Gutiérrez-Magee Expedition

The Gutiérrez-Magee or Magee-Gutiérrez expedition of 1812–13 was an early filibustering expedition against Spanish Texas. It took place during a time of unrest in Mexico against Spanish rule. In January 1811 Juan Bautista de las Casas led a rebellion movement against the royalists in San Antonio, seizing Spanish Governor Manuel Maria de Salcedo and his military staff. In March, royalists led a counter-attack, captured Casas, and killed him.

In December 1811, José Bernardo Gutiérrez de Lara went to Washington, D.C. on behalf of the rebels to try to get the United States to support their cause. The U.S. officials made vague promises to help, and Gutierrez felt that the U.S. would not stop his expedition against Texas. He went to New Orleans where he met William Shaler who became the main adviser of the expedition. Many men joined their rebel army, including Lieutenant Augustus W. Magee. In August 1812, Magee and 130 men crossed the Sabine River and entered Nacogdoches. More men joined Magee and he marched against Santisima Trinidad de Salcedo. Governor Salcedo set up his forces to protect the Guadalupe River, but Magee changed the direction of his attack and entered La Bahia without opposition. Badly outnumbered, Magee asked to surrender. Salcedo’s offer was not what Magee wanted, so the filibusters decided to fight. Before any real action happened, Magee died. Samuel Kemper became the new leader.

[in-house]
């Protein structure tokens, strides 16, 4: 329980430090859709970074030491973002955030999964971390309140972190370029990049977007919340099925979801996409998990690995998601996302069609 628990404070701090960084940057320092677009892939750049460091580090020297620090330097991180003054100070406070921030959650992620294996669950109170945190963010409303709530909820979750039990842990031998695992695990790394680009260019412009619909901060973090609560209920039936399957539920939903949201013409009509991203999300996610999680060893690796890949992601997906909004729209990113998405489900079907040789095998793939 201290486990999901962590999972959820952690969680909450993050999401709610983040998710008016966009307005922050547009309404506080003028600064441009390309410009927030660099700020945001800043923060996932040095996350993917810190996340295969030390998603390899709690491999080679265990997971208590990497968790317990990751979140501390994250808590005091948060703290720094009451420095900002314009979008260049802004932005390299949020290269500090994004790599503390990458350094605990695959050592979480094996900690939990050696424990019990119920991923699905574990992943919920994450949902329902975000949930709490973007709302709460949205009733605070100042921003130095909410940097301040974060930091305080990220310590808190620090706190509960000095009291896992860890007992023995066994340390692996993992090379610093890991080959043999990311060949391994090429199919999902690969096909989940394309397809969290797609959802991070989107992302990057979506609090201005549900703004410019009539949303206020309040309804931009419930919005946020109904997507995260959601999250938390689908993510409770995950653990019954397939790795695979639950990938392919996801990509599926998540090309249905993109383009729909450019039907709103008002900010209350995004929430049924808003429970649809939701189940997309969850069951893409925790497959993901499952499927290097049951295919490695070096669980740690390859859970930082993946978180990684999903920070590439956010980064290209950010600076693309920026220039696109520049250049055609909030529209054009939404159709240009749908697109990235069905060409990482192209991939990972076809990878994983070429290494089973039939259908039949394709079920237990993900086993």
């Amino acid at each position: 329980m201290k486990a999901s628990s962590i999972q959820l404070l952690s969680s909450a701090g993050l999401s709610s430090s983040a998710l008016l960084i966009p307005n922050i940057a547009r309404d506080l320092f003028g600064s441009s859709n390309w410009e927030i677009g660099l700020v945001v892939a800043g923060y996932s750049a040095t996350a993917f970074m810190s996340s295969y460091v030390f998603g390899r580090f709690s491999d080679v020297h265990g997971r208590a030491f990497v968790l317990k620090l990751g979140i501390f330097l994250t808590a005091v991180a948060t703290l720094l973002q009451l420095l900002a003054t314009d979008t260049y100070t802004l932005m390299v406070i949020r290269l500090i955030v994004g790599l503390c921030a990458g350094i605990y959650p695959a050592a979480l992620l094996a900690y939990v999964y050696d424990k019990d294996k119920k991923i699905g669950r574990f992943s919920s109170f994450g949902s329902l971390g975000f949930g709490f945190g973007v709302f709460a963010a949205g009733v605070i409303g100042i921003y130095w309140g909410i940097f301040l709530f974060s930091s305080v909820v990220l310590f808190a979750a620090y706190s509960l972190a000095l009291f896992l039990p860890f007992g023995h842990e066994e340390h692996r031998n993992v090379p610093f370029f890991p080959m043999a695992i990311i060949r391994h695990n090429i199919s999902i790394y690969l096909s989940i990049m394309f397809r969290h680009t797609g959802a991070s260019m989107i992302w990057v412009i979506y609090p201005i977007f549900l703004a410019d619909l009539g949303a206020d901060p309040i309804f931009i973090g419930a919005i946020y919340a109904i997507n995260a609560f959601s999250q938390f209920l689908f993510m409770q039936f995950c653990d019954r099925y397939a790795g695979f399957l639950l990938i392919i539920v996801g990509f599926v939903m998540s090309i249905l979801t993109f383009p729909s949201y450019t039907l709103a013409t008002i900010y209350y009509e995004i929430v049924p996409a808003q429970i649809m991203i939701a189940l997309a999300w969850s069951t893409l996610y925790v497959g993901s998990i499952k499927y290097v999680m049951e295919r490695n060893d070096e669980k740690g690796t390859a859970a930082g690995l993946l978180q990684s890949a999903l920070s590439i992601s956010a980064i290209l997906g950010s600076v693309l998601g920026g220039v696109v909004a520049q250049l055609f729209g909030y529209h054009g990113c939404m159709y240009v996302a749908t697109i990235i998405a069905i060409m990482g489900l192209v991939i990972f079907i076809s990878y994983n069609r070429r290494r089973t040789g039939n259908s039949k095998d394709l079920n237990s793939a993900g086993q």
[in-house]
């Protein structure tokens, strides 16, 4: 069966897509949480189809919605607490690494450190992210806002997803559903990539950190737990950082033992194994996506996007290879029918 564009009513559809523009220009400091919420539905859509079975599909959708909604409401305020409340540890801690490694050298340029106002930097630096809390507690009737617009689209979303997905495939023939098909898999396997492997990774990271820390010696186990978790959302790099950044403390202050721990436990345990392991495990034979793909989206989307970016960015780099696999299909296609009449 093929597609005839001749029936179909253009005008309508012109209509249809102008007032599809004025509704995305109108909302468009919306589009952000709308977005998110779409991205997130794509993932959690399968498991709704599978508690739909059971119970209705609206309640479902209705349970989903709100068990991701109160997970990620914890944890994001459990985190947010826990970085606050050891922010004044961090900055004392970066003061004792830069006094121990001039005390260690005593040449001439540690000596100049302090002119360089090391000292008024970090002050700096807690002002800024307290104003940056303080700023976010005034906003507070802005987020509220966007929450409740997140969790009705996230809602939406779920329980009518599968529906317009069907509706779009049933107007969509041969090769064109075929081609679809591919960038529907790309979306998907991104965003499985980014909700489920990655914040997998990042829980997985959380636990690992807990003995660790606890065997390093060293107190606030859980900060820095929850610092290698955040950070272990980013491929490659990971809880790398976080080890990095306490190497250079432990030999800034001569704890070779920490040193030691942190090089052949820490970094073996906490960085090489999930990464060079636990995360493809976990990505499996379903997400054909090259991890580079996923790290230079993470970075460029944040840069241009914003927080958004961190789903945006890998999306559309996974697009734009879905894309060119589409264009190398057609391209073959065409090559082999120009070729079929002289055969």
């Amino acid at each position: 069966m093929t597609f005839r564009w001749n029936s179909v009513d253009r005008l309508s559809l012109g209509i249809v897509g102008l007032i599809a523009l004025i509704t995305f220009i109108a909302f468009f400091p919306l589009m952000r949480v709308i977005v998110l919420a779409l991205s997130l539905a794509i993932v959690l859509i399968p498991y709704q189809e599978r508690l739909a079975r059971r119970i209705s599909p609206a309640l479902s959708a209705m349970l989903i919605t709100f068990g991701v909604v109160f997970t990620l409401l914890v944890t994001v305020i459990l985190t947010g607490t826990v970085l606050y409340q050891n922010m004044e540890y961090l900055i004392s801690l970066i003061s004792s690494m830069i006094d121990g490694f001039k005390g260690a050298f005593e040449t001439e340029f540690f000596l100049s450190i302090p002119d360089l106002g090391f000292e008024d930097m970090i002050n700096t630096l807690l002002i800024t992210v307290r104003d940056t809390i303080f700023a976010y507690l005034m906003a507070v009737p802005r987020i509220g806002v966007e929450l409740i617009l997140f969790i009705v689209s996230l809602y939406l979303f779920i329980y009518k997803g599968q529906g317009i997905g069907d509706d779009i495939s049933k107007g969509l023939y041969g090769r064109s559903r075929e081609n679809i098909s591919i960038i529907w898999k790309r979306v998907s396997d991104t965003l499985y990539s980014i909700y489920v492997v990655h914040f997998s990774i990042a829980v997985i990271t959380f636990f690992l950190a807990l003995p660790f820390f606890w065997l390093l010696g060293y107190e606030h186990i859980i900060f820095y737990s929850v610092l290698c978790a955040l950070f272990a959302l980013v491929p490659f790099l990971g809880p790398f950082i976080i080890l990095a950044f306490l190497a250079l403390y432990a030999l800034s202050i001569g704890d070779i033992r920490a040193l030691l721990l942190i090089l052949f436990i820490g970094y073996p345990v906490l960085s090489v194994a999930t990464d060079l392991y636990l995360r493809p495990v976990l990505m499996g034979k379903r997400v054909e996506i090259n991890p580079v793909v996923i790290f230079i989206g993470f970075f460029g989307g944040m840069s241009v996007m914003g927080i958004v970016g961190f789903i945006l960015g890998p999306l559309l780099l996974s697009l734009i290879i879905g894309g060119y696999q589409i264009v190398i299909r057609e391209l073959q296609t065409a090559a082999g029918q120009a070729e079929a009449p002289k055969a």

The expedition had its greatest success under Kemper. Salcedo, defeated in two attacks, went back to San Antonio. Kemper moved out with 800 men and defeated a royalist army of 1,200 men in the battle of Rosillo. Salcedo then surrendered San Antonio. Gutierrez, the commander-in-chief of the expedition, took on a greater role and allowed Salcedo and fourteen other royalist officers to be killed. This made many Americans quit the expedition. Kemper did not trust Gutierrez any more, and he led more than 100 Americans back to Louisiana.

Colonel Ignacio Elizondo and General Joaquin de Arredondo were put in charge of recovering Texas for Spain. Elizondo surrounded San Antonio with 900 men. During the battle of the Alazan in June 1813, the rebels beat Elizondo’s troops and went back to San Antonio with many goods. During the battle of Medina, the Spanish royalists defeated the Mexican republicans and filibusters. Most of the survivors went back to Louisiana. The royalists won, but the Gutierrez-Magee expedition caused so much interest in Texas that peace could not be restored.

Source: Gutiérrez-Magee Expedition
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